Tuesday, March 10, 2009

Treasury's Troubles

The continued absence of a fully formed, credible plan to deal with the banking crisis is troubling. Alan Greenspan, Paul Krugman, and Simon Johnson all think that some form of temporary nationalization of some major banks is necessary. The banks would be cleaned up, and sold back to the public without their “toxic assets.” The Obama Administration has so far dismissed this idea as impractical. Alan Blinder, writing in Sunday’s New York Times, also criticizes “nationalization,” but his “good bank/bad bank” proposal seems similar. No one is very clear about the details of how their preferred solution would work.

Criticism of Treasury is increasing. For example, Secretary Geithner’s was interviewed for NPR/Planet Money. A post by James Kwak on The Baseline Scenario website takes Geithner to task on his statements concerning valuing bank assets and nationalization in that interview. Simon Johnson, writing for the same website, finishes a comment on the interview by asking: “How long can you say, ‘we are being bold’ when in fact you are not?” Paul Krugman has been equally critical, while some Republicans on the Sunday talk shows are saying that some banks should be left to die.

Meanwhile, the absence of senior political appointees at the Treasury has received significant attention. According to the press, two people who were being considered for top Treasury posts – Annette Nazareth for Deputy Secretary and Caroline Atkinson for Assistant Secretary for International Affairs – have withdrawn from consideration. The Washington Post this morning is reporting that Lee Sachs, who reportedly was being considered for Under Secretary for Domestic Finance, is also contemplating withdrawing his name. It is unclear what is going on.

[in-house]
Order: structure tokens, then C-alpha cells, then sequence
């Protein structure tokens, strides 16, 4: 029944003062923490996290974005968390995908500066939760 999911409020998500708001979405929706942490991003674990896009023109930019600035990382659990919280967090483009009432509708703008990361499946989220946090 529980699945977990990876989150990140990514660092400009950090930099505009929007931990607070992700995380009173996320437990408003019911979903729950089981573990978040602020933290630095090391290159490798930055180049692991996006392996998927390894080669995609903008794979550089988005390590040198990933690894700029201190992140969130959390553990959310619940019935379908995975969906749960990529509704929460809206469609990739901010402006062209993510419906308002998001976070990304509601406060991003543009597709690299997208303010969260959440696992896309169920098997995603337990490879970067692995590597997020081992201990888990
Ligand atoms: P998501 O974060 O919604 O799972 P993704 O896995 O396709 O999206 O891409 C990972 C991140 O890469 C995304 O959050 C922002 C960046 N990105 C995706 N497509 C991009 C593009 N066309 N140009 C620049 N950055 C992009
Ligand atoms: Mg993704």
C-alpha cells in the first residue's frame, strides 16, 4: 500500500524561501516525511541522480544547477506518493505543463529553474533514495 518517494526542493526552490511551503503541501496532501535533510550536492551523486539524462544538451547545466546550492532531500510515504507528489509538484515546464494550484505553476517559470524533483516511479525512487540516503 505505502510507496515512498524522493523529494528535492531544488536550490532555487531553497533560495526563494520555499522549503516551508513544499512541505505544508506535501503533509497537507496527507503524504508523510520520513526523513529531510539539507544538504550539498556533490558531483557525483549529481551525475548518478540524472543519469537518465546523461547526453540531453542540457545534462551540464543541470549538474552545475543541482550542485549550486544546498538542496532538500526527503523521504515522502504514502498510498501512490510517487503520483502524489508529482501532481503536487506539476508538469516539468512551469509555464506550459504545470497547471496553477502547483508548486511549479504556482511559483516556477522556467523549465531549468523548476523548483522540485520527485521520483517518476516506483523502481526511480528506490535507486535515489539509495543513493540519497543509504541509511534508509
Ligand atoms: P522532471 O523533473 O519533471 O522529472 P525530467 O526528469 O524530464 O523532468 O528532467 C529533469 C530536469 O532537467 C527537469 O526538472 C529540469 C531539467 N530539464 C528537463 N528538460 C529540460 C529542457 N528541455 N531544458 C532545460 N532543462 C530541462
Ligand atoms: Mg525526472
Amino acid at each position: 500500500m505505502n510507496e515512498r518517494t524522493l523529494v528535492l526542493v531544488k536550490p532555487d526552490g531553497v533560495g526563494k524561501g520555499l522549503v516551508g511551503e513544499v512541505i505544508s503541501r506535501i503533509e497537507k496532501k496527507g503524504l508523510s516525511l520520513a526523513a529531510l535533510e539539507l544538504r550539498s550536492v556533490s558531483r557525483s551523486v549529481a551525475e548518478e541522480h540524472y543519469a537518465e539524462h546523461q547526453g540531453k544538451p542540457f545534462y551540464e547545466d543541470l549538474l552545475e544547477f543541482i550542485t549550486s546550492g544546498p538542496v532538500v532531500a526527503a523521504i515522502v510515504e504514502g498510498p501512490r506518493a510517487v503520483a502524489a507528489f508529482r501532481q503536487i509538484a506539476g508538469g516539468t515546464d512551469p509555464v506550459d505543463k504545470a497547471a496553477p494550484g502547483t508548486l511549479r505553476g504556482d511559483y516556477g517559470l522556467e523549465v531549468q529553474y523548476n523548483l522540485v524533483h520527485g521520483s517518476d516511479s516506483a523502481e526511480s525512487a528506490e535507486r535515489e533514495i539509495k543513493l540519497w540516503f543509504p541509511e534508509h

The press is painting a picture of Secretary Geithner being all alone at Treasury. Of course, this is not quite accurate. Treasury career staff is on the job, as well as political types, such as Lee Sachs, who have been helping in capacities that do not require Senate confirmation. Stuart Levey, Under Secretary (Terrorism and Financial Intelligence), a holdover from the previous Administration, has been asked to remain and is still on the job. Ted Truman, an Assistant Secretary for International Affairs in the Clinton Adminstration and a long-time senior Fed staffer, has agreed to work at the Treasury providing advice on international issues for six weeks.

Still, Treasury needs to fill the Deputy Secretary and the Under Secretaries for Domestic Finance and International Affairs positions and the Assistant Secretary slots reporting to these Under Secretaries soon. Senior career staff cannot speak with the authority of Senate-confirmed appointees, and many may be leery of formulating and advocating bold policy initiatives.

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